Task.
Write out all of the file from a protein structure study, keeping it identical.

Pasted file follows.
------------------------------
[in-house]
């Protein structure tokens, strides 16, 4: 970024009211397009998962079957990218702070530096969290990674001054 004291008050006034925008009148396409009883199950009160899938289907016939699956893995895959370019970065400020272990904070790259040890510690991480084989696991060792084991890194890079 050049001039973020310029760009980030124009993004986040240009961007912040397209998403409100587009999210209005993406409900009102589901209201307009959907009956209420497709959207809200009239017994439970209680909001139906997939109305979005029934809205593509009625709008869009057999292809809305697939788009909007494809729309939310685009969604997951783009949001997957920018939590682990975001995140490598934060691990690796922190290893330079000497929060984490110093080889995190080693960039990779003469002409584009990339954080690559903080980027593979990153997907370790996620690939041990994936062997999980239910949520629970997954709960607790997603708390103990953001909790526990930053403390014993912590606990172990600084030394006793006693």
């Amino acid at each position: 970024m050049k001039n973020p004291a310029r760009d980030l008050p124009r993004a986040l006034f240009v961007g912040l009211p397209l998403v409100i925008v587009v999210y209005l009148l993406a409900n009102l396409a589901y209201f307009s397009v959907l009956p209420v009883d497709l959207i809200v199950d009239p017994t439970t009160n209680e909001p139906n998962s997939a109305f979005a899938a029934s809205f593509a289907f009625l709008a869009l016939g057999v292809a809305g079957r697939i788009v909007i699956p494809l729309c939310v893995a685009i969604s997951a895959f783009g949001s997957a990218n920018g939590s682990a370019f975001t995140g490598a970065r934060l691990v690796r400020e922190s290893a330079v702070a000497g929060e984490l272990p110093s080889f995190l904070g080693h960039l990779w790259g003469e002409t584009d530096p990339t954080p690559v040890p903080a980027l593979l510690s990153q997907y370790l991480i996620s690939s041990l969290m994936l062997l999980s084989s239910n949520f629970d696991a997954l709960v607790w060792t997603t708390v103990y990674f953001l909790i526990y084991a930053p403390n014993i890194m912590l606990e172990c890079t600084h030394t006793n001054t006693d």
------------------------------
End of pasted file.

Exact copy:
[in-house]
């Protein structure tokens, strides 16, 4: 970024009211397009998962079957990218702070530096969290990674001054 004291008050006034925008009148396409009883199950009160899938289907016939699956893995895959370019970065400020272990904070790259040890510690991480084989696991060792084991890194890079 050049001039973020310029760009980030124009993004986040240009961007912040397209998403409100587009999210209005993406409900009102589901209201307009959907009956209420497709959207809200009239017994439970209680909001139906997939109305979005029934809205593509009625709008869009057999292809809305697939788009909007494809729309939310685009969604997951783009949001997957920018939590682990975001995140490598934060691990690796922190290893330079000497929060984490110093080889995190080693960039990779003469002409584009990339954080690559903080980027593979990153997907370790996620690939041990994936062997999980239910949520629970997954709960607790997603708390103990953001909790526990930053403390014993912590606990172990600084030394006793006693």
């Amino acid at each position: 970024m050049k001039n973020p004291a310029r760009d980030l008050p124009r993004a986040l006034f240009v961007g912040l009211p397209l998403v409100i925008v587009v999210y209005l009148l993406a409900n009102l396409a589901y209201f307009s397009v959907l009956p209420v009883d497709l959207i809200v199950d009239p017994t439970t009160n209680e909001p139906n998962s997939a109305f979005a899938a029934s809205f593509a289907f009625l709008a869009l016939g057999v292809a809305g079957r697939i788009v909007i699956p494809l729309c939310v893995a685009i969604s997951a895959f783009g949001s997957a990218n920018g939590s682990a370019f975001t995140g490598a970065r934060l691990v690796r400020e922190s290893a330079v702070a000497g929060e984490l272990p110093s080889f995190l904070g080693h960039l990779w790259g003469e002409t584009d530096p990339t954080p690559v040890p903080a980027l593979l510690s990153q997907y370790l991480i996620s690939s041990l969290m994936l062997l999980s084989s239910n949520f629970d696991a997954l709960v607790w060792t997603t708390v103990y990674f953001l909790i526990y084991a930053p403390n014993i890194m912590l606990e172990c890079t600084h030394t006793n001054t006693d």